It turns out that (r,tau) where tau is proper time of an infalling particle, doesn't have this problem. Note that the quantity E_0 above is defined in terms of the rapidity (dr/dtau) for the "velocity" component of energy, so it doesn't suffer from the problems with infities due to a bad choice of coordinates.

    Note that dr/dt turns out to be zero for the infalling object in Schwarzschild coordinates.

    Using the coordinate system of "hoovering observers" who have an infinite acceleration at the event horizon also leads to problems with infinities - these are the only class of observers who see an object fall into a black hole at the speed of light. The "observer at infinity" sees the object falling at zero velocity, the "hovering observer" with infinite acceleration sees the object falling at 'c'. The infinite discrepancy between the two obsevers is due to the coordinate singularity which is IMO the fundamental problem you are running into.

    We know that particles can "fall in" to a black hole with differeing values of E-at-infinty, they could fall into the black hole from "at rest", or they could fall in already having a large velocity at infinity, or they could fall in from some distance shorter than infinity, being bound and unable even to reach infinity, winding up with an energy-at-infinty that is less than the rest energy of the particle.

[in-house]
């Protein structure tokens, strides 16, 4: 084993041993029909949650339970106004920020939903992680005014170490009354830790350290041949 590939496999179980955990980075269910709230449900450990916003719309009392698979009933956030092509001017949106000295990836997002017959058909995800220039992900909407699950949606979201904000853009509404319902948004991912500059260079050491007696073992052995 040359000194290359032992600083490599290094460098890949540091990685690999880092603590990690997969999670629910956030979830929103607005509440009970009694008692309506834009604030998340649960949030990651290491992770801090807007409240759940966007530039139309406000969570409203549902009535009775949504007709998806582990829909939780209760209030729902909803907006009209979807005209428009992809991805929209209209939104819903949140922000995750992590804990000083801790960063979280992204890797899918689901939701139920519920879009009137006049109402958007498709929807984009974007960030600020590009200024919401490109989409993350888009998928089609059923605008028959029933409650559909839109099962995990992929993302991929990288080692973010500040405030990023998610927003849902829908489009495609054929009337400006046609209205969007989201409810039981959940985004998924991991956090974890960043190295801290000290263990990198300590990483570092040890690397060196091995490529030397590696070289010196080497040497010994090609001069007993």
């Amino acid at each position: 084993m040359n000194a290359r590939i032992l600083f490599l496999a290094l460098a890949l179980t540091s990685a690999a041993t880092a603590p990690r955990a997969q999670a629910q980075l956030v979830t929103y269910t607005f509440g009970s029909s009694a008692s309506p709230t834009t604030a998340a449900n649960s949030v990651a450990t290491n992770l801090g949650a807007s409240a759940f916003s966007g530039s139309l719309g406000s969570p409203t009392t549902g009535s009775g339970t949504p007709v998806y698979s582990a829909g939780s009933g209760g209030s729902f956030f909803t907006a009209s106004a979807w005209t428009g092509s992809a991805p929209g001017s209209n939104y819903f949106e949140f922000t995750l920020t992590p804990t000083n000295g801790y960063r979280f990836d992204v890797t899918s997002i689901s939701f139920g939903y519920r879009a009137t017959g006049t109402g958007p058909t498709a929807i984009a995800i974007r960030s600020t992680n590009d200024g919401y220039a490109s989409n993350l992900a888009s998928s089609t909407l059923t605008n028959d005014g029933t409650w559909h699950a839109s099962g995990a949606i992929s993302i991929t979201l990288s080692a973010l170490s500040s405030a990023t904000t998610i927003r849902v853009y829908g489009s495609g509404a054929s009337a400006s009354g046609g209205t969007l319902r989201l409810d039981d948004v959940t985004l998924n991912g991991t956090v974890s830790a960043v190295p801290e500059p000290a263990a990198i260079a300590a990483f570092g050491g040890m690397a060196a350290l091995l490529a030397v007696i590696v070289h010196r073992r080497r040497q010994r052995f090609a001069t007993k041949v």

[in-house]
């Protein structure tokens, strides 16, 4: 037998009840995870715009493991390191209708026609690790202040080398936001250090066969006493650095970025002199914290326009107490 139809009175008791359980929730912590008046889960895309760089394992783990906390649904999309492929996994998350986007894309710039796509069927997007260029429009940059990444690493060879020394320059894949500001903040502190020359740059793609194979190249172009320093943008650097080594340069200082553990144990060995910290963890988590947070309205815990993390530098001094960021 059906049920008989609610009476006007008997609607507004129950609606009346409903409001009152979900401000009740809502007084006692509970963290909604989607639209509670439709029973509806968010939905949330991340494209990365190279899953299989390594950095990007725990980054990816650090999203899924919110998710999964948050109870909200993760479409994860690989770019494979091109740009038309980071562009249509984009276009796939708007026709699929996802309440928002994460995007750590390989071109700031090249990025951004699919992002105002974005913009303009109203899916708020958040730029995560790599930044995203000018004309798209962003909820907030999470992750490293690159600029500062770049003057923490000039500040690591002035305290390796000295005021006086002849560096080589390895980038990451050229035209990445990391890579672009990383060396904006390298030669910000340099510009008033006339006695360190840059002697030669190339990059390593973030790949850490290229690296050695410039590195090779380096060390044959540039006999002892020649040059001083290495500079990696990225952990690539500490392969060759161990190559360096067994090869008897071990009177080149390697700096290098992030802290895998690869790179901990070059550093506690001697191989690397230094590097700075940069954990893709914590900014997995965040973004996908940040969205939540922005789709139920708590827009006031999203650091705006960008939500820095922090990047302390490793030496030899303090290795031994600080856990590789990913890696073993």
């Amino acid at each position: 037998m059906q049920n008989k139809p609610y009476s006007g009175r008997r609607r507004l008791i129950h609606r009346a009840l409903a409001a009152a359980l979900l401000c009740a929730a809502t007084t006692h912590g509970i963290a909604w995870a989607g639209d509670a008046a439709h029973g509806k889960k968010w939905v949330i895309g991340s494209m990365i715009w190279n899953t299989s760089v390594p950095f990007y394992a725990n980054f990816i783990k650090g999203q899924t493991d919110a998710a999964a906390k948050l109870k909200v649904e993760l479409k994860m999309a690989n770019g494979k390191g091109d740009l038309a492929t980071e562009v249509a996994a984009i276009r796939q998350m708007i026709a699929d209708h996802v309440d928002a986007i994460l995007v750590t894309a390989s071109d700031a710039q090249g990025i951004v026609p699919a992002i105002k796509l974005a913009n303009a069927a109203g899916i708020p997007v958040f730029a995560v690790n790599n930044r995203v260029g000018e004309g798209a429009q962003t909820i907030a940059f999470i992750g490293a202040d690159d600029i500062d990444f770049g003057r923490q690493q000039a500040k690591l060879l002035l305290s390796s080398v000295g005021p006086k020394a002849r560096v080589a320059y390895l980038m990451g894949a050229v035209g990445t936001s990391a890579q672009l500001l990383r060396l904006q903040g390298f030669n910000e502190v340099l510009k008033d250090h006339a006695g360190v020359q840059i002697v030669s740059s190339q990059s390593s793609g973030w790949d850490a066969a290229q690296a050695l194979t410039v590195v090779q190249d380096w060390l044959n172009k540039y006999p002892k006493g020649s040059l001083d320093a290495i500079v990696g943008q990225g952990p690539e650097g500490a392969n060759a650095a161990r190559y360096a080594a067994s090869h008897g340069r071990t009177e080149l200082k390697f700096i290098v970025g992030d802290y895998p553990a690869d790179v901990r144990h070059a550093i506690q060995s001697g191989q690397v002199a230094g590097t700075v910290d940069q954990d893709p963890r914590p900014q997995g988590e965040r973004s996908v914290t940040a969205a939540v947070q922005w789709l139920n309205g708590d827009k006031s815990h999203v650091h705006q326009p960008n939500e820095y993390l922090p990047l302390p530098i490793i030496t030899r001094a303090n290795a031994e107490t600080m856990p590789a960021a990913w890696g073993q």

Thus, we would expect that "kinetic energy" of an infalling particle would be variable, using a naieve Newtonian viewpoint to divide up energy into "kinetic" and "potential". (This naive viewpoint still works in this specific instance, I suppose I should add a warning that it won't always work). The fact that dr/dt always equals zero in Schwarazschild coordinates, or that dr'/dt' always equals c in the frame of a "hovering" observer, does not seem compatible with such a "variable kinetic energy". The resolution of this "paradox" is that these coordinates are singular and hence no good, but a good coordinate system like (r,tau) does give us a "variable kinetic energy" expressed as a function of the rapidity, dr/dtau.